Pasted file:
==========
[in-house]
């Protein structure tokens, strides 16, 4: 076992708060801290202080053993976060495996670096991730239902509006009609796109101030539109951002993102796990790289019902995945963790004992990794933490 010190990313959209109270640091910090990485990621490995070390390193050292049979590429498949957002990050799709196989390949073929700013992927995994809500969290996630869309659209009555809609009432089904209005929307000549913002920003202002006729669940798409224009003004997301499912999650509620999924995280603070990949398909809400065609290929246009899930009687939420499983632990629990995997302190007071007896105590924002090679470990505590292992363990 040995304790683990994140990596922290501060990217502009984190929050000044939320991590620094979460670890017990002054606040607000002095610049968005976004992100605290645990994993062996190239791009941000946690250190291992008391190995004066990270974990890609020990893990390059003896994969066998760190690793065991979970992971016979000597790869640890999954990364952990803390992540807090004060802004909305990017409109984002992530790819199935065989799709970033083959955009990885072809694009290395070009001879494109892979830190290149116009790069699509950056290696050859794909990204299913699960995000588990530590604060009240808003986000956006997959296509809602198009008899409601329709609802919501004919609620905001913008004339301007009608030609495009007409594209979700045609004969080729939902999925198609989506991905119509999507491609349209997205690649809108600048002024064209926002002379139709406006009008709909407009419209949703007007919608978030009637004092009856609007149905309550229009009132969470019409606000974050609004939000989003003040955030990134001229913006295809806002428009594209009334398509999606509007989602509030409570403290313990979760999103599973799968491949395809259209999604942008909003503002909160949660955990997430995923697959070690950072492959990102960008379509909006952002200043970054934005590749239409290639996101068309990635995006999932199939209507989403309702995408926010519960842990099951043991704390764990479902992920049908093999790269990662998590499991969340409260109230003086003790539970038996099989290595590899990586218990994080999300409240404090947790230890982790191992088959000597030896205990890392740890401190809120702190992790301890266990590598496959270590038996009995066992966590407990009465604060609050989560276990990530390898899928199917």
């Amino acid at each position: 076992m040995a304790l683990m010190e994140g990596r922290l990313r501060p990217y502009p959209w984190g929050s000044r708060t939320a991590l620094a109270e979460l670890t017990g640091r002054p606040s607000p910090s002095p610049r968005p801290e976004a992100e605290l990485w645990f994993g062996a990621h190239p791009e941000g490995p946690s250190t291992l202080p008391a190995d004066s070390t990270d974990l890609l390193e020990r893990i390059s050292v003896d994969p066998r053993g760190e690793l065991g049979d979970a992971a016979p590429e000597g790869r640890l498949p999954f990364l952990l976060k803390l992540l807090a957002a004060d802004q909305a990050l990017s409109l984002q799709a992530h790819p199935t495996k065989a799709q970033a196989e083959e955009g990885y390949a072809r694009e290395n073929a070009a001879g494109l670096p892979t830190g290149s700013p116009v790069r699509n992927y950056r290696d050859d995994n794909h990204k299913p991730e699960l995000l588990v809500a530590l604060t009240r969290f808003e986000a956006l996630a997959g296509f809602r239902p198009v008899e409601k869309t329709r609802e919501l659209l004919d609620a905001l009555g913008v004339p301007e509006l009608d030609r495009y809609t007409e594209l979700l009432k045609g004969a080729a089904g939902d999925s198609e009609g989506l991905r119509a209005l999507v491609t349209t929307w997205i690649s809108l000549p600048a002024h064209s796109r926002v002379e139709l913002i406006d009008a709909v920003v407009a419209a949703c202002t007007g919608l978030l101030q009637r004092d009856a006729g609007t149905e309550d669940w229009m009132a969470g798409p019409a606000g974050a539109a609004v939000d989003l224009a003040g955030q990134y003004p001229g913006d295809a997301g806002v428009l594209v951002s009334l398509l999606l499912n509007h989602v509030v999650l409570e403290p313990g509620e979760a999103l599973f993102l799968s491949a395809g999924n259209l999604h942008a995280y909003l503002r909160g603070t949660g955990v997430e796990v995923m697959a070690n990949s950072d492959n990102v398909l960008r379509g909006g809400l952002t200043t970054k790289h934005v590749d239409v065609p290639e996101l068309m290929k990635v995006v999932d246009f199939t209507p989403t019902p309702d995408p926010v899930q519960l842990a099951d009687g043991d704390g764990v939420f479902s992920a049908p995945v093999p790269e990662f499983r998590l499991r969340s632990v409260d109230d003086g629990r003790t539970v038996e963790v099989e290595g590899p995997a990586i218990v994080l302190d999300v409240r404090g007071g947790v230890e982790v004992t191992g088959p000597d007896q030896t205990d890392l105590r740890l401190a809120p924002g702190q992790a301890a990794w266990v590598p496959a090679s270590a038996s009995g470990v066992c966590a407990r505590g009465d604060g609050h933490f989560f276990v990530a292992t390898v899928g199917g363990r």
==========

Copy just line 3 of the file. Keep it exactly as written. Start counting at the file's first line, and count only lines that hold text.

């Amino acid at each position: 076992m040995a304790l683990m010190e994140g990596r922290l990313r501060p990217y502009p959209w984190g929050s000044r708060t939320a991590l620094a109270e979460l670890t017990g640091r002054p606040s607000p910090s002095p610049r968005p801290e976004a992100e605290l990485w645990f994993g062996a990621h190239p791009e941000g490995p946690s250190t291992l202080p008391a190995d004066s070390t990270d974990l890609l390193e020990r893990i390059s050292v003896d994969p066998r053993g760190e690793l065991g049979d979970a992971a016979p590429e000597g790869r640890l498949p999954f990364l952990l976060k803390l992540l807090a957002a004060d802004q909305a990050l990017s409109l984002q799709a992530h790819p199935t495996k065989a799709q970033a196989e083959e955009g990885y390949a072809r694009e290395n073929a070009a001879g494109l670096p892979t830190g290149s700013p116009v790069r699509n992927y950056r290696d050859d995994n794909h990204k299913p991730e699960l995000l588990v809500a530590l604060t009240r969290f808003e986000a956006l996630a997959g296509f809602r239902p198009v008899e409601k869309t329709r609802e919501l659209l004919d609620a905001l009555g913008v004339p301007e509006l009608d030609r495009y809609t007409e594209l979700l009432k045609g004969a080729a089904g939902d999925s198609e009609g989506l991905r119509a209005l999507v491609t349209t929307w997205i690649s809108l000549p600048a002024h064209s796109r926002v002379e139709l913002i406006d009008a709909v920003v407009a419209a949703c202002t007007g919608l978030l101030q009637r004092d009856a006729g609007t149905e309550d669940w229009m009132a969470g798409p019409a606000g974050a539109a609004v939000d989003l224009a003040g955030q990134y003004p001229g913006d295809a997301g806002v428009l594209v951002s009334l398509l999606l499912n509007h989602v509030v999650l409570e403290p313990g509620e979760a999103l599973f993102l799968s491949a395809g999924n259209l999604h942008a995280y909003l503002r909160g603070t949660g955990v997430e796990v995923m697959a070690n990949s950072d492959n990102v398909l960008r379509g909006g809400l952002t200043t970054k790289h934005v590749d239409v065609p290639e996101l068309m290929k990635v995006v999932d246009f199939t209507p989403t019902p309702d995408p926010v899930q519960l842990a099951d009687g043991d704390g764990v939420f479902s992920a049908p995945v093999p790269e990662f499983r998590l499991r969340s632990v409260d109230d003086g629990r003790t539970v038996e963790v099989e290595g590899p995997a990586i218990v994080l302190d999300v409240r404090g007071g947790v230890e982790v004992t191992g088959p000597d007896q030896t205990d890392l105590r740890l401190a809120p924002g702190q992790a301890a990794w266990v590598p496959a090679s270590a038996s009995g470990v066992c966590a407990r505590g009465d604060g609050h933490f989560f276990v990530a292992t390898v899928g199917g363990r």